The shift from traditional monitoring to observability is widespread, and necessary. It's the way we make sense of increasingly complex and distributed systems. But when we capture all this data at scale... what do we do with it all?
If this data itself had inherent value, we’d all be rich. But in the real world data does not provide us value until we can act on what it tells us.
In this article I explore three reasons why (at scale) we need a layer of summary on top of our observability data.
Understanding requires context and expertise
Consider a team of engineers who captures a bunch of telemetry data about their service or component. How easy would it be for an engineer from another team to come along and make sense of it?
They would probably struggle because they lack context about:
- The technology stack and architecture
- The business context of the service
- And the customer journey (including expected behavior)
No-one can hold everything about a non-trivial distributed system in their heads. Especially not managers and leaders. Yet, observability data undeniably holds value beyond the team who collects it.
Large organizations tend to have many vertical layers of management. Products and services are also built and operated by many teams split across different divisions. Communicating across these boundaries requires interpreting data, applying context to it, and translating it to the right level for each stakeholder group.
To be fair, an engineer from another team could eventually make sense of your raw telemetry. Given enough time. But what about managers, product owners, executives, and other non-technical stakeholders? We can’t expect everyone to have the expertise to explore raw telemetry for themselves.
A House of Cards
We live in the era of distributed services. The experience we provide our customers now depends not only on the reliability of what we build and operate, but also the many dependencies we rely on. Dependencies such as:
- The layers of abstraction that make up the infrastructure we run on. For example, on premise or cloud virtual infrastructure, containers, serverless or PaaS, etc.
- Third party services that we depend on. This includes services owned by other teams in our organization but also commoditized external services like authentication, address lookup, and payment providers.
- The code libraries we reference.
Because we rely on these services to provide our customers a great experience, we need to monitor them (despite not having access to the raw telemetry).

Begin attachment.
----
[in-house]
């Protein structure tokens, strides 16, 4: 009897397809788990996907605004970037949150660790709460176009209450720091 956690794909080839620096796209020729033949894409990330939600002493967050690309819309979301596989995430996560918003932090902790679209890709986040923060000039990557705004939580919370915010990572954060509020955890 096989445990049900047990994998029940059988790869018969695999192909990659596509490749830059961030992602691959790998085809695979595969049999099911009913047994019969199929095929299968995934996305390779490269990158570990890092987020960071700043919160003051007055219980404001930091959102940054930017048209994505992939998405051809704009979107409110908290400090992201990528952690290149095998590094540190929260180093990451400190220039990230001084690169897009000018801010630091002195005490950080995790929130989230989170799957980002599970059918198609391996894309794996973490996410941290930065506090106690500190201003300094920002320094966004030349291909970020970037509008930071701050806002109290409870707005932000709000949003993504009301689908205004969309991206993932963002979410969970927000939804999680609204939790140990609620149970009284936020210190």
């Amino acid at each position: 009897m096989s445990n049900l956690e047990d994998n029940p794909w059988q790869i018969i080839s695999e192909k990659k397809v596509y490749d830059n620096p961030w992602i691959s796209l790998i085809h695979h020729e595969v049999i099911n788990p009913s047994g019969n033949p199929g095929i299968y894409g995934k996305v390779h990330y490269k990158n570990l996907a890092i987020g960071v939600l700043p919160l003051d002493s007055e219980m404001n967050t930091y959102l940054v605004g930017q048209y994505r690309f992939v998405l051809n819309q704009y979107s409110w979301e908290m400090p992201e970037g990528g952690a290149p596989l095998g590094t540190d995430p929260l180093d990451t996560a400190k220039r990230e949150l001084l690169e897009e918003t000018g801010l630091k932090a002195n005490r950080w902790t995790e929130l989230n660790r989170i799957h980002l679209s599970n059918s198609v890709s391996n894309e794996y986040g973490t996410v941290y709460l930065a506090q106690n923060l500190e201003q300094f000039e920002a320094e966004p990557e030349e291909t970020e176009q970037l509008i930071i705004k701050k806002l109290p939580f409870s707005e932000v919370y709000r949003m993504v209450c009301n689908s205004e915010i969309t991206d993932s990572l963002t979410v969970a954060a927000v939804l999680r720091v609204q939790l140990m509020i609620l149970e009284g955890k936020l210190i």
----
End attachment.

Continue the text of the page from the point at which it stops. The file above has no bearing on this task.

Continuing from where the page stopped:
A health status or summary is a great start. Providing a status summary that can be consumed by upstream users goes a long way to building trust and self-sufficiency. How observable a product or service is should be one of the key criteria we look at when choosing vendors (or whether to integrate with an internal service).
Bridging the gap between leadership and engineers
According to the Catchpoint 2023 SRE Report there is a wide chasm between the points of view of leaders and individual contributors (ICs). The Toyota Way talks about all leaders (including the CEO) visiting the factory floor from time to time to keep connected to how products are being created, but clearly this isn’t as practical in a bank, a government agency, or a tech company.
Leaders need a clear view of what is happening so that they can make informed decisions. Engineers need to align the work they do with business objectives. So how do we bridge this gap?
One potential way to implement this flow of information is through the use of status roll-ups. As a hypothetical example:
- An infrastructure team provides a summary of status which is available to product teams.
- An application team pulls in the status of the infrastructure that hosts their services so they are aware of any issues.
- The application team rolls up the status of the product or service to the executive in charge of it.
However you achieve it, it's important to make sure that engineering work is contributing to the wider organisation and that leaders are aware of the day to day realities of how products and services are built and operated.
The challenge is providing enough information to make informed decisions, without overwhelming leaders with the full complexity of the whole system.
The data we collect to achieve observability has enormous value across the organization. To unlock that potential requires interpreting and summarizing the vast amounts of it.
Remember that not everyone has the expertise or context that you do. As engineers, it’s up to us to roll up key information to the people who need it in the organisation. Only then can we empower leaders to make well informed decisions about our products and services.
Fundamentally, it's about treating our observability as a product for the whole organization, not a private utility for one team's personal use. That requires a paradigm shift.